Pontificia Universidad Católica de Chile Pontificia Universidad Católica de Chile
Ramírez P.B., Fuentes-Alburquenquee S., Díez B., Vargas I., Bonilla C.A. (2020)

Soil microbial community responses to labile organic carbon fractions in relation to soil type and land use along a climate gradient

Revista : Soil Biology and Biochemistry
Volumen : 141
Páginas : 107692
Tipo de publicación : ISI Ir a publicación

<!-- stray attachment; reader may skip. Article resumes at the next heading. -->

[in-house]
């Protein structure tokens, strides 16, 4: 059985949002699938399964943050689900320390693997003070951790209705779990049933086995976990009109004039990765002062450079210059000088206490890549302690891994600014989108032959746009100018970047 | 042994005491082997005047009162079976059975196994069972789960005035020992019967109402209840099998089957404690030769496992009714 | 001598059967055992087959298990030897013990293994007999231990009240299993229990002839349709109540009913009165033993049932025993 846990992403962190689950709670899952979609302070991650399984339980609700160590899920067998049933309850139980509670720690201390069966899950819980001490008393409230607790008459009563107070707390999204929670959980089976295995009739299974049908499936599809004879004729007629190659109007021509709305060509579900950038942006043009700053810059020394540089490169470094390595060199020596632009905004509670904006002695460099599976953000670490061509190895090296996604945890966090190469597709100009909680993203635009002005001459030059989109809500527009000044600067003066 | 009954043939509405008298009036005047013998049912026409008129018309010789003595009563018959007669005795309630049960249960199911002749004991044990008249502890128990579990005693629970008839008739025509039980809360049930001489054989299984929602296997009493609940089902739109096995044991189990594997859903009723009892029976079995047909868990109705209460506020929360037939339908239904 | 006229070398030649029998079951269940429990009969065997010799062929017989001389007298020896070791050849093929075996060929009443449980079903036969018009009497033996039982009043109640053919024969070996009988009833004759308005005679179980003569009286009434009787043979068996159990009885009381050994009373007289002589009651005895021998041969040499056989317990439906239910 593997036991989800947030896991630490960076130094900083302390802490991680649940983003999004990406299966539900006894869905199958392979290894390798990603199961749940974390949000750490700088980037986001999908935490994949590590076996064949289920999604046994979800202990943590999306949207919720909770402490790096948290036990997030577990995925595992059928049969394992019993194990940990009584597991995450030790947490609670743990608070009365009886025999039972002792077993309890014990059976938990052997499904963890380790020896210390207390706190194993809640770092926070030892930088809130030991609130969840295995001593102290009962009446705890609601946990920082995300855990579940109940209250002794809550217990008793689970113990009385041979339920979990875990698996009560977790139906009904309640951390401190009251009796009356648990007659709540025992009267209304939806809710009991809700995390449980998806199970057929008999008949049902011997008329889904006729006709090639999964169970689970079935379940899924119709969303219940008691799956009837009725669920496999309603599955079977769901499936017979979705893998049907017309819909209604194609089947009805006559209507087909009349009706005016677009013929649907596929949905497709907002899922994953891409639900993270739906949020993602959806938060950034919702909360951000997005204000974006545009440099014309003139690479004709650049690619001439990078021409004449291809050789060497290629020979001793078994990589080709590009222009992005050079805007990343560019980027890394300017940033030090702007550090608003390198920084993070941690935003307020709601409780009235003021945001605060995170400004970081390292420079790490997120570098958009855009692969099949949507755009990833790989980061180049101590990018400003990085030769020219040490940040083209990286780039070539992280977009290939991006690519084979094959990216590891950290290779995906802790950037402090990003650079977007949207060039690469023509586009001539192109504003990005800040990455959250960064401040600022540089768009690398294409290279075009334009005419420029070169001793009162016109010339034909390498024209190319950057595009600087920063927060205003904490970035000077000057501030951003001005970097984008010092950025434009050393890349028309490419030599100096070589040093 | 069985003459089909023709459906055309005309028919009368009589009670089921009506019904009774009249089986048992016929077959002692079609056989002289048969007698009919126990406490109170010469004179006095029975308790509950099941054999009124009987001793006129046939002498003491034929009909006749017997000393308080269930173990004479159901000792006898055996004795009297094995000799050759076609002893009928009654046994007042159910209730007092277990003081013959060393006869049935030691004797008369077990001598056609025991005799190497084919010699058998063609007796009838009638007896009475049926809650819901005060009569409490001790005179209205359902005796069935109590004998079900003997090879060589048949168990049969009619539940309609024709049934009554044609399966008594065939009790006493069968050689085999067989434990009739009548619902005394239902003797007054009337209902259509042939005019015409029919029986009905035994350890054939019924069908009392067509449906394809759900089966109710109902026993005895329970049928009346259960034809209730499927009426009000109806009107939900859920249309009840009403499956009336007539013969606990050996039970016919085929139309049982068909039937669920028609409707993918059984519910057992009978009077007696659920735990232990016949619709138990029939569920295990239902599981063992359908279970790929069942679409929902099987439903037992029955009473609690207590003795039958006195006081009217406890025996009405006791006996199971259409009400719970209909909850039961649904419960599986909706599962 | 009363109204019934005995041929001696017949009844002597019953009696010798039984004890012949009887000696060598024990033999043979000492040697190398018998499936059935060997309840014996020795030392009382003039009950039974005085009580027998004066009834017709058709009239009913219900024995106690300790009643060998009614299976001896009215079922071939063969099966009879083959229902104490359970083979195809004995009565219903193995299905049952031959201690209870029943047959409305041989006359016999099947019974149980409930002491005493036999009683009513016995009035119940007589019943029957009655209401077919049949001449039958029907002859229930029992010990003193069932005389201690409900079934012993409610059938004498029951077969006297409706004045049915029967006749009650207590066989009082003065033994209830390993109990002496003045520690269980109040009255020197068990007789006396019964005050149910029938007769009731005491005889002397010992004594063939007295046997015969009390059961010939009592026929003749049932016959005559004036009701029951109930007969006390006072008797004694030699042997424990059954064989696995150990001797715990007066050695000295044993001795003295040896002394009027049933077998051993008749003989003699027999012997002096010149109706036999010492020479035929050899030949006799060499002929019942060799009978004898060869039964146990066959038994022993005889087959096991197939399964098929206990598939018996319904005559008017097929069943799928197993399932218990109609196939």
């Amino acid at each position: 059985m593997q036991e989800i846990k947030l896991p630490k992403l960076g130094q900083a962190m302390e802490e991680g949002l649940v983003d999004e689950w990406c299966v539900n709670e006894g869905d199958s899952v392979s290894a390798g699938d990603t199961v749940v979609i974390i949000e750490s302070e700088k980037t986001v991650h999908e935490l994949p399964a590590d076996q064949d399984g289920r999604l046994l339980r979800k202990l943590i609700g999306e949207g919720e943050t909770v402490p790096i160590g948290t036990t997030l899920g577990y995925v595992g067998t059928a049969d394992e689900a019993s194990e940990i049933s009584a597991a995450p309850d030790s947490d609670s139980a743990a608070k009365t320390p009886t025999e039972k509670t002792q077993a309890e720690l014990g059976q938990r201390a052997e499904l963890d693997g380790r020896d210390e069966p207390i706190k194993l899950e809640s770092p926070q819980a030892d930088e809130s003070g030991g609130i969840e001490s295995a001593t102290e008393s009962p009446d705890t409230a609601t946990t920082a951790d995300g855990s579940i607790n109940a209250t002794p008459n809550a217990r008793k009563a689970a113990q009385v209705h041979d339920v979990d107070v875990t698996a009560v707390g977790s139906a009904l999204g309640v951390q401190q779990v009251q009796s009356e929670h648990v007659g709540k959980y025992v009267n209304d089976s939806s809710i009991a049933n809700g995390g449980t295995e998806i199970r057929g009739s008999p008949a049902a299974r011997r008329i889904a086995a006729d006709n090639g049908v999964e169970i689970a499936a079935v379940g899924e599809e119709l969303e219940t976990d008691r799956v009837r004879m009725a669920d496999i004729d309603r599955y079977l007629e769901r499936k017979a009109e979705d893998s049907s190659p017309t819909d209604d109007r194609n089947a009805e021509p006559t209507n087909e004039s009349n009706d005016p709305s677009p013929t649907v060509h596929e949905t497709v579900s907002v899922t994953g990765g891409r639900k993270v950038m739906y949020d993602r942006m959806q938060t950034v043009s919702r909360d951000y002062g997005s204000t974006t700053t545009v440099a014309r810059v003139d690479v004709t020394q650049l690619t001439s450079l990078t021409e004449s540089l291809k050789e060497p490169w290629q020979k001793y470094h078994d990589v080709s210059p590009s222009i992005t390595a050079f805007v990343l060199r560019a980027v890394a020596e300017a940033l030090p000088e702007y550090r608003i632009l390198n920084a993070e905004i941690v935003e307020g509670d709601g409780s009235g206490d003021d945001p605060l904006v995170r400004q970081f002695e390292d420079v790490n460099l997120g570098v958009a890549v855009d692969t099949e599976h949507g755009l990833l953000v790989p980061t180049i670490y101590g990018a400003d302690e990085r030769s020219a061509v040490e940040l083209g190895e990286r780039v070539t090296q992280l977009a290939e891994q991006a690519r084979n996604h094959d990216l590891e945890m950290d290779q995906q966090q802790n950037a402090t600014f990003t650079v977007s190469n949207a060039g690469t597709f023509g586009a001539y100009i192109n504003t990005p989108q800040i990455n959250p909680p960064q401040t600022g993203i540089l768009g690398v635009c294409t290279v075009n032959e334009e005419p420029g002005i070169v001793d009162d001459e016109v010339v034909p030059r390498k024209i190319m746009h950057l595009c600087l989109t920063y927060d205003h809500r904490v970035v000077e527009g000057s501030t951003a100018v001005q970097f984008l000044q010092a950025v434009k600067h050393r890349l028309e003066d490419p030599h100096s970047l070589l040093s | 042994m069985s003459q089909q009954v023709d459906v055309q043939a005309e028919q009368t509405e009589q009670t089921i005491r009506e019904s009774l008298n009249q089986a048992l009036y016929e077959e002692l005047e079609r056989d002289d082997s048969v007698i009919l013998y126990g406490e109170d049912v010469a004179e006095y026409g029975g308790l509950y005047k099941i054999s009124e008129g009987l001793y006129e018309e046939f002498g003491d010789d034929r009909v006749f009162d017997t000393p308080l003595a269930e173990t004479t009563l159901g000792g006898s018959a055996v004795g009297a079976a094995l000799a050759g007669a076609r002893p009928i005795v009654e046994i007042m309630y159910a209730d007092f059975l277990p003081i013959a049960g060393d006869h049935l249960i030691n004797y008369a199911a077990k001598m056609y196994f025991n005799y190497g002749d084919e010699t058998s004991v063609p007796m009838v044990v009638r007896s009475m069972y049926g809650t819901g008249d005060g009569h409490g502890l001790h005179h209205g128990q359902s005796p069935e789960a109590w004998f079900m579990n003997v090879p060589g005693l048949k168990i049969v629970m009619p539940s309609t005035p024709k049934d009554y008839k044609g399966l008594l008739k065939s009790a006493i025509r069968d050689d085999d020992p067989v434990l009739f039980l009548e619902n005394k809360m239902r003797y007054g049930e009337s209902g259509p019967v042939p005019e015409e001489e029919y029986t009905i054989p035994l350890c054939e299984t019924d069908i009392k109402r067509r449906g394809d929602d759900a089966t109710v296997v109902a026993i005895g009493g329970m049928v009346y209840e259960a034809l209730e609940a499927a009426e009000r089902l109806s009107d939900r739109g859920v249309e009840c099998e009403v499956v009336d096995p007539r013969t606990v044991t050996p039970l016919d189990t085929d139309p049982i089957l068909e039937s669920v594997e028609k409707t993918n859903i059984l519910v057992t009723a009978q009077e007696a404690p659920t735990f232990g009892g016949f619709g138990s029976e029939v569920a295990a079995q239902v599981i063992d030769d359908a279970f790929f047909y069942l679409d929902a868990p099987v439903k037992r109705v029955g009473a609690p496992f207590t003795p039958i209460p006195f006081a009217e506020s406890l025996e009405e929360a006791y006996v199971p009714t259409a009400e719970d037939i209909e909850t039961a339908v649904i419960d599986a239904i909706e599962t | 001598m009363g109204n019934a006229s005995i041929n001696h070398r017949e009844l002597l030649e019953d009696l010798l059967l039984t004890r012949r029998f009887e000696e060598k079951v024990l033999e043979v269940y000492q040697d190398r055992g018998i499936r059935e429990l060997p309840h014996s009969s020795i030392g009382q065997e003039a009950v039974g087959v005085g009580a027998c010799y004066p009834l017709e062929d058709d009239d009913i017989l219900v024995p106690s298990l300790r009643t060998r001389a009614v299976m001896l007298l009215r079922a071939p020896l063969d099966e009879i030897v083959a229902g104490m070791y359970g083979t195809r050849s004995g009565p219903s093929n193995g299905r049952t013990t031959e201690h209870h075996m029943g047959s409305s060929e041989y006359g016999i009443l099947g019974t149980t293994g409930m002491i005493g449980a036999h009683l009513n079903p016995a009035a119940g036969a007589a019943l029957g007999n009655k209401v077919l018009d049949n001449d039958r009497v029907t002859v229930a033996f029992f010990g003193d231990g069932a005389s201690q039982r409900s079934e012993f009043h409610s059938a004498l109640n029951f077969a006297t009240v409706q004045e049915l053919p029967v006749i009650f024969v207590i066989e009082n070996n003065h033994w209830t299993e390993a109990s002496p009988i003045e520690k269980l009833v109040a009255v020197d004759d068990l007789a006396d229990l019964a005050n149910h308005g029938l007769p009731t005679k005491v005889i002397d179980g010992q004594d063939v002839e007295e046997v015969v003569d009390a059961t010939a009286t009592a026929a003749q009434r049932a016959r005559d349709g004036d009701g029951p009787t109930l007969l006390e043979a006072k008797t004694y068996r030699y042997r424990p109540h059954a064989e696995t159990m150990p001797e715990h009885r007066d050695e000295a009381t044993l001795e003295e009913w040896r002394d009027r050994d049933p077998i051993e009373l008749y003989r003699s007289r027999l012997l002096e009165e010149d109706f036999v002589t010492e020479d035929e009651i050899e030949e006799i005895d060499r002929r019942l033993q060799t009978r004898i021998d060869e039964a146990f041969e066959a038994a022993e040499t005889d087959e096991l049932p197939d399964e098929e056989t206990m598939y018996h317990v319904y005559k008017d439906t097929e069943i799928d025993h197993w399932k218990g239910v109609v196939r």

There has been a growing interest in studying the labile C pool in order to promote the sequestration and stabilization of soil organic carbon (SOC). Although labile SOC fractions have emerged as standardized indicators because of their potential to detect early SOC trends over time, the relationships between microbial attributes and labile SOC remains poorly understood. In this study, we explored the influence of labile SOC fractions on the topsoil bacteria-archaea community across 28 sites with different land use, climate aridity, and soil types across a wide range of SOC content (0.6–12%) in central Chile. We applied Illumina sequencing to the 16S rRNA to examine shifts in the diversity and composition of these soil microbial communities. Additionally, labile SOC fractions such as the permanganate oxidizable carbon (POXC) and light fraction organic matter (LFOM), along with the soil physicochemical properties were analyzed. The results demonstrated that among all of the environmental factors tested, the pH, POXC/SOC ratio and LFOM were key drivers of microbial community structure (β-diversity). The α-diversity metrics exhibited a decreasing trend when aridity increased, and community structure was found to vary, with high POXC/SOC in sites associated with drier conditions. In addition, POXC/SOC ratios and LFOM were clearly related to shifts in the relative abundances of specific taxonomic groups at genera level. When there was high POXC/SOC and low LFOM content, members of Bacteroidetes (Adhaeribacter, Flavisolibacter, and Niastella), Proteobacteria (Skermanella, Ramlibacter, and Sphingomonas), and Archaea (Thaumarchaeota) were found to be the most dominant groups; however, the microbial taxa responded differently to both labile C fraction types. These results have implications for understanding how labile C content can potentially be used to predict shifts in the microbial community, thus facilitating the development of predictive ecosystem models, as well as early warning indicators for soil degradation.